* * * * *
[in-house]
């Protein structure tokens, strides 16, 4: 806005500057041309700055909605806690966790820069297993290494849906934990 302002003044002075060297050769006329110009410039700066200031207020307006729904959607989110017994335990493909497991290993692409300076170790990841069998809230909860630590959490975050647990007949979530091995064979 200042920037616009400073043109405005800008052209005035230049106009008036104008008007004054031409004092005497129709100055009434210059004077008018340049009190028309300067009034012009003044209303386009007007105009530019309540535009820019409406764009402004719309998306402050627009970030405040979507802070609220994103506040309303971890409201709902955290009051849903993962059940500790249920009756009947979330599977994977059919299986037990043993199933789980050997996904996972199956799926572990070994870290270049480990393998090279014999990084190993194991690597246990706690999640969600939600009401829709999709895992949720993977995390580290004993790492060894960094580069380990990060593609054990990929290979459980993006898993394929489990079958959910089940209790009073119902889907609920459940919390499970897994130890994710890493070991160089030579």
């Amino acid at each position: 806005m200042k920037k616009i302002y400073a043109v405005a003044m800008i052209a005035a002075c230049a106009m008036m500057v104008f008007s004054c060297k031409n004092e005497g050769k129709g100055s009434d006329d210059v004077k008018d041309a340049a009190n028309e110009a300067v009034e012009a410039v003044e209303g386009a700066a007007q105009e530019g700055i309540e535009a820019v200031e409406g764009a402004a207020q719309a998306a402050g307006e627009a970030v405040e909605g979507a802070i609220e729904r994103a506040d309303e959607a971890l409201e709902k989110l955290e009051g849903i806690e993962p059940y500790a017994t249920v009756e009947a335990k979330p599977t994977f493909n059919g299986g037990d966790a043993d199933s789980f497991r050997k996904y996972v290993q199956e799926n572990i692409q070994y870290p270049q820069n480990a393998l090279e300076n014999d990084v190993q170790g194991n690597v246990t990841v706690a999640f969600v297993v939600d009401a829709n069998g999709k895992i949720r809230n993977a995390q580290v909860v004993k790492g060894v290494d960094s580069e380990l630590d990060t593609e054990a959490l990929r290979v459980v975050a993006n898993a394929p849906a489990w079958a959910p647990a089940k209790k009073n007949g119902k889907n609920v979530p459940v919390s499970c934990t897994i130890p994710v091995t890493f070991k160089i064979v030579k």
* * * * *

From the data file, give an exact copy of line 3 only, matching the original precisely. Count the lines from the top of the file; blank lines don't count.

């Amino acid at each position: 806005m200042k920037k616009i302002y400073a043109v405005a003044m800008i052209a005035a002075c230049a106009m008036m500057v104008f008007s004054c060297k031409n004092e005497g050769k129709g100055s009434d006329d210059v004077k008018d041309a340049a009190n028309e110009a300067v009034e012009a410039v003044e209303g386009a700066a007007q105009e530019g700055i309540e535009a820019v200031e409406g764009a402004a207020q719309a998306a402050g307006e627009a970030v405040e909605g979507a802070i609220e729904r994103a506040d309303e959607a971890l409201e709902k989110l955290e009051g849903i806690e993962p059940y500790a017994t249920v009756e009947a335990k979330p599977t994977f493909n059919g299986g037990d966790a043993d199933s789980f497991r050997k996904y996972v290993q199956e799926n572990i692409q070994y870290p270049q820069n480990a393998l090279e300076n014999d990084v190993q170790g194991n690597v246990t990841v706690a999640f969600v297993v939600d009401a829709n069998g999709k895992i949720r809230n993977a995390q580290v909860v004993k790492g060894v290494d960094s580069e380990l630590d990060t593609e054990a959490l990929r290979v459980v975050a993006n898993a394929p849906a489990w079958a959910p647990a089940k209790k009073n007949g119902k889907n609920v979530p459940v919390s499970c934990t897994i130890p994710v091995t890493f070991k160089i064979v030579k």